So yeah, Relapse have been great to us. They're really easy to work with. They're really open to new ideas because I always think up crazy shit that we could do, and they're like, "Really? Well let's try to do that." They're really open to new ideas, and honestly they show a little faith in us: sometimes they're willing to spend a little money to do something cool, take a chance on us. So we're excited to be working with them. Plus just being on Relapse is exposing us to a whole new market of people that probably would never have listened to us. Bands like Ringworm, anyone that would like it or listens to this style of music would never think, well I'm going to look for a new band that's kind of cool, it's heavy, it's kind of metal, blah, blah, blah, they would never think to search out Victory Records to see what new Victory bands are out there that they would like. Whereas, they might go to Relapse and be like, yeah, I'm going to check out this new record that Relapse is putting out. You know, Relapse has a reputation for putting out good, heavy, metallic type stuff, so that's a whole new market for us, which we're really happy to kind of be exposed to.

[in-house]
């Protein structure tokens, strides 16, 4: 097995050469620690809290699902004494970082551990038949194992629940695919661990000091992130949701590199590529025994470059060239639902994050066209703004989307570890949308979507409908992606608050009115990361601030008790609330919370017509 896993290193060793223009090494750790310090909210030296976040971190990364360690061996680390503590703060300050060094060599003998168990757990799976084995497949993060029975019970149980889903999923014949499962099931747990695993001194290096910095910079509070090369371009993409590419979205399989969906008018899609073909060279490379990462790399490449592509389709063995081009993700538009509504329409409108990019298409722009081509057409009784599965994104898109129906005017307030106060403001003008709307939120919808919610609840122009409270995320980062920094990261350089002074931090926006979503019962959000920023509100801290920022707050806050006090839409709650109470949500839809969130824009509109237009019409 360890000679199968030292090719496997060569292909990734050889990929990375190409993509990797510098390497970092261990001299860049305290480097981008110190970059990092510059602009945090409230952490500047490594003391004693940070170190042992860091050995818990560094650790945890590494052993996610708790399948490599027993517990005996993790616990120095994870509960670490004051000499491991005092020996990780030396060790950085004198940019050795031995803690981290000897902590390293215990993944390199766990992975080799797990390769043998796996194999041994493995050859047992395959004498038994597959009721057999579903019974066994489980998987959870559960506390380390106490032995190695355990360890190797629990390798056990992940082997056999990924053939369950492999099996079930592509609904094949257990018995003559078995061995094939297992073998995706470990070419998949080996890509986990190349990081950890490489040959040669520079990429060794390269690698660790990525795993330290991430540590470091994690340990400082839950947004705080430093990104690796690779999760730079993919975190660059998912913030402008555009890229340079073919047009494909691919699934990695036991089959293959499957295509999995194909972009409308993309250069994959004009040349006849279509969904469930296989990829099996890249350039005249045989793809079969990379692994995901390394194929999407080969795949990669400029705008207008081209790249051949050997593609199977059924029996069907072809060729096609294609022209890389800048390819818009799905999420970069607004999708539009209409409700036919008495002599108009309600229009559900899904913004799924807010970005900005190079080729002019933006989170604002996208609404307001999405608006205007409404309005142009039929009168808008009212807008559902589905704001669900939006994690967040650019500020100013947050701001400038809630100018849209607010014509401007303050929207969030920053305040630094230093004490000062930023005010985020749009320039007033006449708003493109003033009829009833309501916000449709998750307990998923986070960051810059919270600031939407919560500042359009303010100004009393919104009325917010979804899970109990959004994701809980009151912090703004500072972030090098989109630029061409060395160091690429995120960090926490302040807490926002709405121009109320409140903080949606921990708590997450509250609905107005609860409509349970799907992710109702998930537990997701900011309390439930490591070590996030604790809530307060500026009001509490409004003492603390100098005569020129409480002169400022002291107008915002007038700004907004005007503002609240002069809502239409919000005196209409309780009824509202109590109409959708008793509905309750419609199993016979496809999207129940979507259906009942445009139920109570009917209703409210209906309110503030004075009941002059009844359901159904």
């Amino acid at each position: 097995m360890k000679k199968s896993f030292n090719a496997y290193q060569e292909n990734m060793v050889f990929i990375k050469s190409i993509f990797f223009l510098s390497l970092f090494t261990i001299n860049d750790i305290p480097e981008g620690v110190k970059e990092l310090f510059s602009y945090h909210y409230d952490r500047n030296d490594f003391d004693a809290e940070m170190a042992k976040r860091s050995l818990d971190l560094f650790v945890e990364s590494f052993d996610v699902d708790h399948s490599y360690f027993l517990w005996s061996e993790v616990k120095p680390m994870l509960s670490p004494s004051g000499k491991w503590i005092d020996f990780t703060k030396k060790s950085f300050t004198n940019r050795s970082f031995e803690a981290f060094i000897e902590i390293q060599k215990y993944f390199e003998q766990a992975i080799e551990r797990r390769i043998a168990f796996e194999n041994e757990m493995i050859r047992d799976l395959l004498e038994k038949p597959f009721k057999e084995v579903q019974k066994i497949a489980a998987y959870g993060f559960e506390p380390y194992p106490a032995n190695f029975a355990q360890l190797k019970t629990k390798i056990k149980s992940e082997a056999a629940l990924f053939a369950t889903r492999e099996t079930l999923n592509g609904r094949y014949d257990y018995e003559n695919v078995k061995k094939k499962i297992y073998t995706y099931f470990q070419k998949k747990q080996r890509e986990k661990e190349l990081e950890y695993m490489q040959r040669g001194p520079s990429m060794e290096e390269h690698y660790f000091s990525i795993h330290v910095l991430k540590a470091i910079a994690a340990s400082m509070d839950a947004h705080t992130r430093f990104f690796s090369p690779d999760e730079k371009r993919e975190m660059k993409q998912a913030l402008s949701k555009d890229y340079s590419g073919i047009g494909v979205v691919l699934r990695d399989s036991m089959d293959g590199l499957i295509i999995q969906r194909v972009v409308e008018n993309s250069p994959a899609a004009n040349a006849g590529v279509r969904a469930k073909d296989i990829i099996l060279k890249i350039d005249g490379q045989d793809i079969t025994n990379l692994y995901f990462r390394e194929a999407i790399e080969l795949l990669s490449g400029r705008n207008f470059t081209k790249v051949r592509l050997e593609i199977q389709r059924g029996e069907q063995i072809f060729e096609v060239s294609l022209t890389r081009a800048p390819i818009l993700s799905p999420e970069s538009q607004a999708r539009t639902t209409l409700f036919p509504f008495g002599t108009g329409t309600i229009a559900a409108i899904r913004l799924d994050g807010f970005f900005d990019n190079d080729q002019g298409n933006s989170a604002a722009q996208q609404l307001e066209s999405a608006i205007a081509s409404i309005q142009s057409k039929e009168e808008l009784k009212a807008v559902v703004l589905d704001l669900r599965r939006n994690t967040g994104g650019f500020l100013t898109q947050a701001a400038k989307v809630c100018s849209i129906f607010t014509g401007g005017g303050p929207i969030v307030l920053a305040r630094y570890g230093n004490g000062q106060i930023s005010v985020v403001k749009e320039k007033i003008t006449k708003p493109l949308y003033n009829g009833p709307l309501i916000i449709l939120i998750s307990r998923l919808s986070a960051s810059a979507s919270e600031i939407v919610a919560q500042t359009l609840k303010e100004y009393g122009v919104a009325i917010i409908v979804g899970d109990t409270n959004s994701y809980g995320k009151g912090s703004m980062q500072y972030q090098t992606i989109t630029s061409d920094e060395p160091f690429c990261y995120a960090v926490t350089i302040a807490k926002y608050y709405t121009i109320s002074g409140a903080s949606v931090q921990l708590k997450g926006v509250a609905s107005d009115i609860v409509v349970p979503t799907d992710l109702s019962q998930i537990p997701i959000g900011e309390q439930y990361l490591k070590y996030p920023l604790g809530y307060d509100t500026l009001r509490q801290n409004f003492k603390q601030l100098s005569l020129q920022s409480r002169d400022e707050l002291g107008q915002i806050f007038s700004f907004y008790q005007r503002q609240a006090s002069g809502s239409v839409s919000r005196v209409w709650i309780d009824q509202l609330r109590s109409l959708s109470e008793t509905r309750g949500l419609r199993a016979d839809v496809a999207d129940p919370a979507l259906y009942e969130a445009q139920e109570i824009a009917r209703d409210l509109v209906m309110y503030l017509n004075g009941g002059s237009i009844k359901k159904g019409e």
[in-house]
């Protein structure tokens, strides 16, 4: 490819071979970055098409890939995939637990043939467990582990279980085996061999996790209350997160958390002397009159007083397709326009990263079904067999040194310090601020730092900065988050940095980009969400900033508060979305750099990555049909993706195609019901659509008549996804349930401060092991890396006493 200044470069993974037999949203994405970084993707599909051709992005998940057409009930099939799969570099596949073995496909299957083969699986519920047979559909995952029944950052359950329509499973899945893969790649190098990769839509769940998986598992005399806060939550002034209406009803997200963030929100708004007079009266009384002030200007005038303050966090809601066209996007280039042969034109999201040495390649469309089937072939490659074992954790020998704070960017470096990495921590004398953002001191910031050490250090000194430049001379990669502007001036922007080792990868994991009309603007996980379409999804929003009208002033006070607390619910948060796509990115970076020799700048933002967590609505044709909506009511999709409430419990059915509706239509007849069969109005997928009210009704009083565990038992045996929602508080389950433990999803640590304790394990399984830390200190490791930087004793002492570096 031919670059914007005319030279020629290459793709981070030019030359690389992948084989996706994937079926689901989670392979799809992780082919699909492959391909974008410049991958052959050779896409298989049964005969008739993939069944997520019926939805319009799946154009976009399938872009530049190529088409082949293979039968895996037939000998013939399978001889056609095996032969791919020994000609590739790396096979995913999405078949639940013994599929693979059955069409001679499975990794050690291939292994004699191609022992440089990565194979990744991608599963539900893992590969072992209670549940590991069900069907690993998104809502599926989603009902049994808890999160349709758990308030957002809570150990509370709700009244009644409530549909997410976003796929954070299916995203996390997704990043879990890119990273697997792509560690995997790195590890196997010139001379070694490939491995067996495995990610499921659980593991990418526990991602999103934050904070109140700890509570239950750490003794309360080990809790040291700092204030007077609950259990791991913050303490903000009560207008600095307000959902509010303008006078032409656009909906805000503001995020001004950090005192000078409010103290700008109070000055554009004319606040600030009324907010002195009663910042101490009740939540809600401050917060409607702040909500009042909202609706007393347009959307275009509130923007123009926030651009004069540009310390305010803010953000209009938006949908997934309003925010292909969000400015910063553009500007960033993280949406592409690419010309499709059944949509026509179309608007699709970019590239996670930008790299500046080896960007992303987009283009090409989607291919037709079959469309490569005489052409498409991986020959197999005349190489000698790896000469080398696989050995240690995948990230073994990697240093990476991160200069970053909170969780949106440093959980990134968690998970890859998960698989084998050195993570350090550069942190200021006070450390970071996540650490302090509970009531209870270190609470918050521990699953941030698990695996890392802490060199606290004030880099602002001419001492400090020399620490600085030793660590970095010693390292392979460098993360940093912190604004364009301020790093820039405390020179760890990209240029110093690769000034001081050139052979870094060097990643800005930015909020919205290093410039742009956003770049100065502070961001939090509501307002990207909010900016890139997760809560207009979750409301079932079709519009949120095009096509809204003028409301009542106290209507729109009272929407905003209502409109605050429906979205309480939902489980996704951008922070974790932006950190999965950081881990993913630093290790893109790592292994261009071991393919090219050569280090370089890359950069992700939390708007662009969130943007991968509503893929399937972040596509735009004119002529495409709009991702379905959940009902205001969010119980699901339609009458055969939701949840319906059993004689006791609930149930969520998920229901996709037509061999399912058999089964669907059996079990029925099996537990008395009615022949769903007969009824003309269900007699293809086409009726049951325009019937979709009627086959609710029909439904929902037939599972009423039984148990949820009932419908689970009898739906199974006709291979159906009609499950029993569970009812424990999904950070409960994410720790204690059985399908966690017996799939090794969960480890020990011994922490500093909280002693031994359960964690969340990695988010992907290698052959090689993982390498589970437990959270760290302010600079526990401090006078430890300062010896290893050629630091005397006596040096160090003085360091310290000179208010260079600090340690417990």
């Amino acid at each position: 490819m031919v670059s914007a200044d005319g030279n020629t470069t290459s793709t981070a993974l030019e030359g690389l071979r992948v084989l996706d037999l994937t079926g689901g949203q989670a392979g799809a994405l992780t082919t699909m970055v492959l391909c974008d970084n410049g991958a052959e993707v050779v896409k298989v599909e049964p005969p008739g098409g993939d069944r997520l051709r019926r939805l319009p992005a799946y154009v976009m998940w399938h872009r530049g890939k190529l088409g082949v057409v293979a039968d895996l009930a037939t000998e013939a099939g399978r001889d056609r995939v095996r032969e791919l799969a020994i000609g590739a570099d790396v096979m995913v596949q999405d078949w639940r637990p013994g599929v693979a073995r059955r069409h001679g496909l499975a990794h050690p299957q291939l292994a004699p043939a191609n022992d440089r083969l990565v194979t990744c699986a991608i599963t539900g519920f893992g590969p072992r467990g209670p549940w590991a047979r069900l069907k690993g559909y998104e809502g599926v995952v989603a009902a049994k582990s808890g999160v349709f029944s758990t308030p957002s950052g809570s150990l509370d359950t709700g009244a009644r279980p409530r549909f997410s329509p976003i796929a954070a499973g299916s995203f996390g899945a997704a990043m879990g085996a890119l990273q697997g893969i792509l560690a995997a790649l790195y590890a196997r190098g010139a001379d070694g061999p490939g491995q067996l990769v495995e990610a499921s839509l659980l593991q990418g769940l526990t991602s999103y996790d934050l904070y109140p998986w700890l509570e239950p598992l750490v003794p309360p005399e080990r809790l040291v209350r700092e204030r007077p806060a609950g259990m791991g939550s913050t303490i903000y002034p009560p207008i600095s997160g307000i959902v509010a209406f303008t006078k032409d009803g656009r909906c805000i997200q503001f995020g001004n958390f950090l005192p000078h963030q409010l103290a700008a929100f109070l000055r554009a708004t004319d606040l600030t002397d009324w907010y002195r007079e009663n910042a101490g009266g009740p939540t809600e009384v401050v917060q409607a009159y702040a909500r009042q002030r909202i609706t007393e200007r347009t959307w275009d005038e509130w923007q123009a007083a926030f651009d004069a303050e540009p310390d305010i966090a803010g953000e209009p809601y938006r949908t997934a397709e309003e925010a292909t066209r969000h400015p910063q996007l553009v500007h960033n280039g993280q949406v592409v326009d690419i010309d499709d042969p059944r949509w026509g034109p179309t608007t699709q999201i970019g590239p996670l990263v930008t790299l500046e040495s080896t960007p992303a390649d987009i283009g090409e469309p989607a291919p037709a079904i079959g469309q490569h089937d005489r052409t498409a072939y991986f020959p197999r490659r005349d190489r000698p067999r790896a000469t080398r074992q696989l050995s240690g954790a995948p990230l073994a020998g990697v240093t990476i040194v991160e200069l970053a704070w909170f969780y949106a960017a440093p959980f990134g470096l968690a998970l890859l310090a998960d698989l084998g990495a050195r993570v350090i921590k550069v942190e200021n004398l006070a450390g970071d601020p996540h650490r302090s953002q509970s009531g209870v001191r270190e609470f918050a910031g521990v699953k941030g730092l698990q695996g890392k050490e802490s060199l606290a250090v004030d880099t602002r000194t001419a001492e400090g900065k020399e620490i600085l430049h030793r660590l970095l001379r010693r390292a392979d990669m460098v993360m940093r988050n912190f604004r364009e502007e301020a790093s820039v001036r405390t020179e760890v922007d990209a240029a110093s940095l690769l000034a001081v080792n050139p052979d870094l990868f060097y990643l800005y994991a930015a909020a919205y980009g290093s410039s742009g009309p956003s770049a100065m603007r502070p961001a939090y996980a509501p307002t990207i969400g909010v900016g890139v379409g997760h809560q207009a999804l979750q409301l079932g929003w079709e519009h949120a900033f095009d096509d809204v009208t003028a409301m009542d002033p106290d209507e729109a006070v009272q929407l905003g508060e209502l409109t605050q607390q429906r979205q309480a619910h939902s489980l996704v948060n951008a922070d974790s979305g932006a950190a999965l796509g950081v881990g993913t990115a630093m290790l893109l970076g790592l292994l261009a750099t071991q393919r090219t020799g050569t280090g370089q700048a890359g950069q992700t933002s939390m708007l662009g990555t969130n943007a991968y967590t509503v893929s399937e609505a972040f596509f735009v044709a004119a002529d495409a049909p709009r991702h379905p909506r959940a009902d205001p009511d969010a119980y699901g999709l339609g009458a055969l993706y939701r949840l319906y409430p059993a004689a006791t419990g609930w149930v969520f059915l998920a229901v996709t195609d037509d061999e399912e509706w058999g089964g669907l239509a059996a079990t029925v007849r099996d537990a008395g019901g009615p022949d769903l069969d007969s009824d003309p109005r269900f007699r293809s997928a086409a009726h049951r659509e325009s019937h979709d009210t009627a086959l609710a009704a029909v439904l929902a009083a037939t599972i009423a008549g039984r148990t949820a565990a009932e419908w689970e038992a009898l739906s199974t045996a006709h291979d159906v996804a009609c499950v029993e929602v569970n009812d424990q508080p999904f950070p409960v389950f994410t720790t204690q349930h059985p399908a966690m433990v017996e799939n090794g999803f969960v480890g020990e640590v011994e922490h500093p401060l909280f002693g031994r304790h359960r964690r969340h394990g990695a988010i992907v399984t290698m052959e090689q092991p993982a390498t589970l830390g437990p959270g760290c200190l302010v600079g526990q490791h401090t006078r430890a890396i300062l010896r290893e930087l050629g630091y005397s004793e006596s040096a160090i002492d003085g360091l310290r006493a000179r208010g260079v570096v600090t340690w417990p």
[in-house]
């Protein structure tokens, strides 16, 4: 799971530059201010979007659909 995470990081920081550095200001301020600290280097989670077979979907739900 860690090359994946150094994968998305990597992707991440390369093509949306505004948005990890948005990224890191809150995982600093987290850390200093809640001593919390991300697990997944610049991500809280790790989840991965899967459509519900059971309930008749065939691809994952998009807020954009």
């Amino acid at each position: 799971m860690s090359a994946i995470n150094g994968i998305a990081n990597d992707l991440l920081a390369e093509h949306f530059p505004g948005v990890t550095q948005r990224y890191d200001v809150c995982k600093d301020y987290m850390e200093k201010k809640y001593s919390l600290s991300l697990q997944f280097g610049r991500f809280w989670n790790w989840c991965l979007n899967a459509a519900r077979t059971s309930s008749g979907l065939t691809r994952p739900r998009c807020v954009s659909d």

Actually, you're doing very well at reading into my next question. I was going to say that because you read in another interview you said that you think the metal crowd will embrace you more and Relapse could kind of be a gateway to that world, so…